I recently received a question from a parent who threw a birthday party for her seven-year-old daughter at a local pizza parlor. Invitations were sent out to her daughter's classmates, however the day of the party several parents also brought along the siblings. This frustrated mom paid the extra cost for the siblings, but asked how to avoid this situation in the future.
My advice is to write “No siblings please” on the invitations. Should siblings still show up, speak with the parent away from the group and the children, and let her know that you have purchased food, game tokens, tickets, etc., just for the party members. If the facility is opened to the public, suggest they make their own arrangements to pay admission, if applicable, and other dining choices as the party room is for RSVP guests only.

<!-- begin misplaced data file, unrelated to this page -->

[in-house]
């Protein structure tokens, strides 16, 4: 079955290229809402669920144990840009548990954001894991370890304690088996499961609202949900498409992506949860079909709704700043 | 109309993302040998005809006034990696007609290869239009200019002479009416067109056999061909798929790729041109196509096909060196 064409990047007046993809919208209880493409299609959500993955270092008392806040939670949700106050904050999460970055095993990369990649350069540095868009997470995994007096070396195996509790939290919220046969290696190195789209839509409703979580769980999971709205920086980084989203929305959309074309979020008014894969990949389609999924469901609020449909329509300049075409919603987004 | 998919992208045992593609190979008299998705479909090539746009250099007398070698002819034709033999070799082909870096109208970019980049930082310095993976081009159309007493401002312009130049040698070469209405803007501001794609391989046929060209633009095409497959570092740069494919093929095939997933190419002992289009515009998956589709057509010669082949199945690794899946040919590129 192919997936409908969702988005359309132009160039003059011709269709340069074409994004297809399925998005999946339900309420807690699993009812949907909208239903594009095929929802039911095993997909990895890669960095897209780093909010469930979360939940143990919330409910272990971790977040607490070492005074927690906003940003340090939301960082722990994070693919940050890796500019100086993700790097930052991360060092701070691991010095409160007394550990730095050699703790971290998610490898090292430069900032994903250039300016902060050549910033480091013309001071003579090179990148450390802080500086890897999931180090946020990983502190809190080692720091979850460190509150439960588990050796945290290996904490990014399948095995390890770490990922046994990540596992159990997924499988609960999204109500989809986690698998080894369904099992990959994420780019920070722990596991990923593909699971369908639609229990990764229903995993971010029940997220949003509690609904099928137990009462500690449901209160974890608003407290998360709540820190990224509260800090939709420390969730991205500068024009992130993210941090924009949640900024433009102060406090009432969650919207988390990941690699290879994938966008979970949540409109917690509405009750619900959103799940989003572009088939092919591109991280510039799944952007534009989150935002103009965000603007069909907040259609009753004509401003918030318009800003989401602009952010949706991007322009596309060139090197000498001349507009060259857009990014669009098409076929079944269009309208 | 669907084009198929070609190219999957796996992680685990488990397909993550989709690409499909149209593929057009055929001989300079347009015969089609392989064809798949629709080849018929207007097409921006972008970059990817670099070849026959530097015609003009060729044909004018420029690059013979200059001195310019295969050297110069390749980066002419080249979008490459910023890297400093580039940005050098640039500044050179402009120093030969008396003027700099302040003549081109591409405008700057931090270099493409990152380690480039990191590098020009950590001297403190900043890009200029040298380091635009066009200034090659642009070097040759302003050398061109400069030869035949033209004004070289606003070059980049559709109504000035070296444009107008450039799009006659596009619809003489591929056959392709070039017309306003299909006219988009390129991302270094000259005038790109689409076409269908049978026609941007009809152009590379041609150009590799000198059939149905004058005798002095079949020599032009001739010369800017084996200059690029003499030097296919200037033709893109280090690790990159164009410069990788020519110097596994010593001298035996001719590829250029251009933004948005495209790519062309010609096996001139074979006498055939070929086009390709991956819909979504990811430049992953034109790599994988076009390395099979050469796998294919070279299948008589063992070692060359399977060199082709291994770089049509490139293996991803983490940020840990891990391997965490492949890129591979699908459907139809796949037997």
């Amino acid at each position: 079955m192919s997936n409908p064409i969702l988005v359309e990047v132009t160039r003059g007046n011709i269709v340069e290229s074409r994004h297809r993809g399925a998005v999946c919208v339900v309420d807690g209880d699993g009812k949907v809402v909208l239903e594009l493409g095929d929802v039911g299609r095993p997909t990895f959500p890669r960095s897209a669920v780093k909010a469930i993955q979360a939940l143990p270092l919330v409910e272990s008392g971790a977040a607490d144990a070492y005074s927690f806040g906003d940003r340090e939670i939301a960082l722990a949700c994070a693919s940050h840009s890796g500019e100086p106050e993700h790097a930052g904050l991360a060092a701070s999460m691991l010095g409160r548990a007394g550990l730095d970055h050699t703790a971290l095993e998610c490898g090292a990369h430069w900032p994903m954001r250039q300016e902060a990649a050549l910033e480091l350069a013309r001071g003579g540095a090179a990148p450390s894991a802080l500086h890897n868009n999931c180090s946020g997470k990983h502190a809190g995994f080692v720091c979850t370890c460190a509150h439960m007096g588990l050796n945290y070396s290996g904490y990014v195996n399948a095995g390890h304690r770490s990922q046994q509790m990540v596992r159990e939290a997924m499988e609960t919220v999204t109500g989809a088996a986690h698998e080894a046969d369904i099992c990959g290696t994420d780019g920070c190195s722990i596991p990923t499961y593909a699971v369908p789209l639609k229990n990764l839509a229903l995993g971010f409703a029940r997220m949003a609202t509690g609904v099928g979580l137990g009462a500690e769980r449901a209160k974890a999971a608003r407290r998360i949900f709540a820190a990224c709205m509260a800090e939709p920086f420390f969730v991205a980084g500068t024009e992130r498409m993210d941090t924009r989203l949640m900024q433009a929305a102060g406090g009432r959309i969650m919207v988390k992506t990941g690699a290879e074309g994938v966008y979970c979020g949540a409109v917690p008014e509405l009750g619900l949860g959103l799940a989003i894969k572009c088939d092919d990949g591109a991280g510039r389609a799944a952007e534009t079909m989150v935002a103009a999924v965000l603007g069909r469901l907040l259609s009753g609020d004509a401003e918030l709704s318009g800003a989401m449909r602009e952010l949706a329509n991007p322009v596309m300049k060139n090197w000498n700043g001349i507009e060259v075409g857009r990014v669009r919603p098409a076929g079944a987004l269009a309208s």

Below are a few additional suggestions regarding children’s parties:
Keep the guest list to a reasonable number. My general recommendation is one guest for each year of your child’s age plus one.
Don’t distribute invitations at school unless everyone gets one. Prevent hurt feelings by mailing invitations or call parents instead.
The time of your party should also be determined by whether or not you will be serving a meal (not including cake and ice cream). If you're not, morning parties should end by 11:30 am, afternoon parties should begin about 1 pm, and early evening parties should end around 5:30 pm. Nothing could distract a partygoer more than a growling tummy!
Have plenty of adult help on hand.
Make sure your child greets each guest. They should also be available to say “good-bye”.
Follow up with hand written thank you notes. As a part of good manners, be sure to have your child send out thank you notes 1-2 weeks after the party.